A game like “Minecraft”, Brennan illustrates, “gives Z-ers a platform into a virtual world, where the developers say: ‘here are the tools and now you are a part of creating it’. They invite friends to join and co-build their worlds with them.” “Then”, he continues, Gen Zers take it a step or steps further: “…they leave that world and go to YouTube. There, they watch videos that teach them how other people build and act in their [virtual] worlds. They leave virtual tributes in their virtual worlds for their virtual teachers… all whilst simulcasting and socializing.” In this model, social media has given them the glue to connect both virtual and reality.
Returning to the example of Never Alone, Parkin notes: “Players are often cast as a game’s protagonist, with an active role in its story, where they cannot help but see things, at least superficially, from a new perspective. Never Alone… offers a way…to experience life as an Iñupiat girl.” In real life, buying and playing the game gives users a practical way to preserve the tribe’s oral traditions and economy.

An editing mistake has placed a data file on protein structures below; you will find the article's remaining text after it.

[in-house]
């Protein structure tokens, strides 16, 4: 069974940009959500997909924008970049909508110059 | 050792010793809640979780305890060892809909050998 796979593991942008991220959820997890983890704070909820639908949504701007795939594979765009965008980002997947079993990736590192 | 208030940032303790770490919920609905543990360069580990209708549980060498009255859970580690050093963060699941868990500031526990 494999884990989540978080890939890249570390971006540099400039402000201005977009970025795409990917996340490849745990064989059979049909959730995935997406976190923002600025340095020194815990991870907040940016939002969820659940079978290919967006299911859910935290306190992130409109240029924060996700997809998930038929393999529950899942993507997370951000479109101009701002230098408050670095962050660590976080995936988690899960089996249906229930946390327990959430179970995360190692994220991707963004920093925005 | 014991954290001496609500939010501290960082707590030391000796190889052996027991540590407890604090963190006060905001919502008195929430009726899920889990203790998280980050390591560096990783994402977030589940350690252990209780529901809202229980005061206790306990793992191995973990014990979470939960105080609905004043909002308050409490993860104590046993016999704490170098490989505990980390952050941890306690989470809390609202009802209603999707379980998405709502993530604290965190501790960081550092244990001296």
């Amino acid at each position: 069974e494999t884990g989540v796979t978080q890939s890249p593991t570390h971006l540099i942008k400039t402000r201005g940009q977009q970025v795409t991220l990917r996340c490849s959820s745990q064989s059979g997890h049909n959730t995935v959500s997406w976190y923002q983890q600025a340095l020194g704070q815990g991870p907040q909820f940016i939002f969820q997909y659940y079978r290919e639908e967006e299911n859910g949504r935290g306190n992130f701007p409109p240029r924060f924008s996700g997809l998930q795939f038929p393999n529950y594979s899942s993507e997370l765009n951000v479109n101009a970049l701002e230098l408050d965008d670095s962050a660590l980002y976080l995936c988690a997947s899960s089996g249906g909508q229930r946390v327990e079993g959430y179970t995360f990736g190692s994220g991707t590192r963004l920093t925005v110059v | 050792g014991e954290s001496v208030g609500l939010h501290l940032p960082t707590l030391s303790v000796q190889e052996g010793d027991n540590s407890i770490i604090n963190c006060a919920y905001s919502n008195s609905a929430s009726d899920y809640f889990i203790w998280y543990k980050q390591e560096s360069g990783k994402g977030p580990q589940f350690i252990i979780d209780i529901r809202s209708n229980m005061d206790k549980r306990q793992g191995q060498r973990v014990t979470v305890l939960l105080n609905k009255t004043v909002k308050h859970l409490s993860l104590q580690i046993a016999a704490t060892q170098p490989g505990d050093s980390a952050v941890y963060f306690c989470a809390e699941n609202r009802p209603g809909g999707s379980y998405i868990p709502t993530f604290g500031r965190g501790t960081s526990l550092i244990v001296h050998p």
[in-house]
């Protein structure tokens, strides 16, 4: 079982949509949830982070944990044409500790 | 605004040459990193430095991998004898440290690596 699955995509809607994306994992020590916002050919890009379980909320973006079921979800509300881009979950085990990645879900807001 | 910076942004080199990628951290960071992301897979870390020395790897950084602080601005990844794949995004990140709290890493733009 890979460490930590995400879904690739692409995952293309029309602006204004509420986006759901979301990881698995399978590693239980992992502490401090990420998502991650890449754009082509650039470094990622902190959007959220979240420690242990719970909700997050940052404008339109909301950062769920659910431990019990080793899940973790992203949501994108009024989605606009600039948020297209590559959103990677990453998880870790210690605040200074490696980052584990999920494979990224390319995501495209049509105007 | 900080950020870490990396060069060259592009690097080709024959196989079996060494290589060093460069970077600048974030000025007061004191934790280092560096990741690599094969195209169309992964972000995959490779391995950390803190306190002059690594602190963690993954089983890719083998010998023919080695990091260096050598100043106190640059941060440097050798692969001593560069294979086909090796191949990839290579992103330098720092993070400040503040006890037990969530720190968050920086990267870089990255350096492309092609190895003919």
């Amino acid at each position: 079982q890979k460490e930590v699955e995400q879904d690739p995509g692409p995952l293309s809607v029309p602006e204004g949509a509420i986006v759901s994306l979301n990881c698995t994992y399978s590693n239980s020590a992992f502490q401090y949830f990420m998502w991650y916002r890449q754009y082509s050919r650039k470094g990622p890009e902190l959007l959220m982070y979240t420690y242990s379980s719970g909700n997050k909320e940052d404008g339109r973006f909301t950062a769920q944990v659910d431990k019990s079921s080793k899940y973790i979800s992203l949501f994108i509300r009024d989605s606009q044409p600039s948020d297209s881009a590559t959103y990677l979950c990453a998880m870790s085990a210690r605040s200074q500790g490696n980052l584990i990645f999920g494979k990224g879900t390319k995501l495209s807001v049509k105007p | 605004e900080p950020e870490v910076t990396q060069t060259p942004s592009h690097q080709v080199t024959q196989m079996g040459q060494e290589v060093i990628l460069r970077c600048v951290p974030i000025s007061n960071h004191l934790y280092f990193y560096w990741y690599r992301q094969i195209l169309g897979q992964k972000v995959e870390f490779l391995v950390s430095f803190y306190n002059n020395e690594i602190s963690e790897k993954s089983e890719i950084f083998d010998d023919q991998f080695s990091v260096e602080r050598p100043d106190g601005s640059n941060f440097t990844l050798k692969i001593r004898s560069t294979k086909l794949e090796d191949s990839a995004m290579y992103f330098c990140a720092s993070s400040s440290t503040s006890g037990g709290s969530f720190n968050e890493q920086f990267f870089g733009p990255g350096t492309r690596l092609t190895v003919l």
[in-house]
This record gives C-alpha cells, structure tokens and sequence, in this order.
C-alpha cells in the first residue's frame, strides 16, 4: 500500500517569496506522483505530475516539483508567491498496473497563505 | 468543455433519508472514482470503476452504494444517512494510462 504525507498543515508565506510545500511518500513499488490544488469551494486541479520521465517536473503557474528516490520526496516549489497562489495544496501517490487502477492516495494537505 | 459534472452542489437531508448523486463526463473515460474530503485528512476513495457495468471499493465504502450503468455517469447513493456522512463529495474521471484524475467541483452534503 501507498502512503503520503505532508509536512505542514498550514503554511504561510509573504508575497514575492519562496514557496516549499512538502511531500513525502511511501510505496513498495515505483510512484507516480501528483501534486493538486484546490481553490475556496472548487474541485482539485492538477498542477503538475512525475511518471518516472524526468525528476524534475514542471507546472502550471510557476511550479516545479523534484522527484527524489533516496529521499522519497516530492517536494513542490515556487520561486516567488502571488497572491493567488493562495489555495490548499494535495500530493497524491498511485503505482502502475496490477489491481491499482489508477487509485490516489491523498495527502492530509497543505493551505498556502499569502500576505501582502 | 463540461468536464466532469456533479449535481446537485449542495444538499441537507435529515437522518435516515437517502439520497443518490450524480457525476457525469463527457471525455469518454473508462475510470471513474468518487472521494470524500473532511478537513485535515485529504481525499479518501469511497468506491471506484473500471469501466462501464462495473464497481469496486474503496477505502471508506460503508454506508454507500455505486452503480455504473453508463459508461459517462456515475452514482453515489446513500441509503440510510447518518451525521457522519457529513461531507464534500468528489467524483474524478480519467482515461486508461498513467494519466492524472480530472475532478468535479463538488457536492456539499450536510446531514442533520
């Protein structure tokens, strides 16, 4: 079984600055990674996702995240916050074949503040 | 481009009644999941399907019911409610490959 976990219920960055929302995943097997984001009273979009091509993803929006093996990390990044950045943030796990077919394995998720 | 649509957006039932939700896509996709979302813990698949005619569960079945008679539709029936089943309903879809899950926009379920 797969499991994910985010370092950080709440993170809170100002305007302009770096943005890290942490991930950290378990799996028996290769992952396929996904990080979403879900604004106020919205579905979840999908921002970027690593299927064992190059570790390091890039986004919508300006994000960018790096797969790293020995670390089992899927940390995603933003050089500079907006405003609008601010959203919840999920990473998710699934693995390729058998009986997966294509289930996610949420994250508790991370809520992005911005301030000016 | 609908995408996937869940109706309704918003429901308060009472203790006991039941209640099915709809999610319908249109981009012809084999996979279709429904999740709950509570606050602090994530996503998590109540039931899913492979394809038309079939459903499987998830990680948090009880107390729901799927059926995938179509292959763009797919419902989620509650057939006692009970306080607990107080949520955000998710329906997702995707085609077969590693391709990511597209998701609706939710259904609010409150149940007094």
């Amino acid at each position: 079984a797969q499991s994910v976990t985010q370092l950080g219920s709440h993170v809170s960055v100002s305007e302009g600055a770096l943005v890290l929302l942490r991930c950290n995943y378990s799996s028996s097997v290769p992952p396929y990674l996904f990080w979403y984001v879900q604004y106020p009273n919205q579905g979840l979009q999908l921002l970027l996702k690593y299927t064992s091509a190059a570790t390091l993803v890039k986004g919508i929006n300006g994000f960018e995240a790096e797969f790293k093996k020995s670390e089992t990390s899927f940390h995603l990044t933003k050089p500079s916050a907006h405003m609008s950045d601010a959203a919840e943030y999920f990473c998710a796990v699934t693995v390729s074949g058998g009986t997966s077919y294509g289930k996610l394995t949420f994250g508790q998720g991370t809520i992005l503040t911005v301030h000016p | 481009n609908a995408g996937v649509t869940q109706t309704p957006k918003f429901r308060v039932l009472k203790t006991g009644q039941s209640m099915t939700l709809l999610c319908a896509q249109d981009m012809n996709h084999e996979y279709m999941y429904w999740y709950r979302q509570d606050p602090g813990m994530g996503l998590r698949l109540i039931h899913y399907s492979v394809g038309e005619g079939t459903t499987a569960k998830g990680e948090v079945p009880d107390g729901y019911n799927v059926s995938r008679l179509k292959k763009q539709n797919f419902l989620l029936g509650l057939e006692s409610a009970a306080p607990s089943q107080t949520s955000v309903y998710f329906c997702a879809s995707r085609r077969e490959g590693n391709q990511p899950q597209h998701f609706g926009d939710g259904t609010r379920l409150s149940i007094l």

Choosing to experience life this way, may be why Sean describes Gen Z as, “young grandparents—kind of no fun” in comparison to the “wide-eyed experiencer millennial.” The Internet and games have provided digital natives with a plethora of truly globally shared experiences. While they may not be headed for the arctic, Brennan optimistically points out, “they are out there to solve the big problems, this is why you hear about the Gen Z kid inventing a way to clean up the plastic in the ocean. They may in fact save us all, because they know they have to.”
URL=IRL (In Real Life)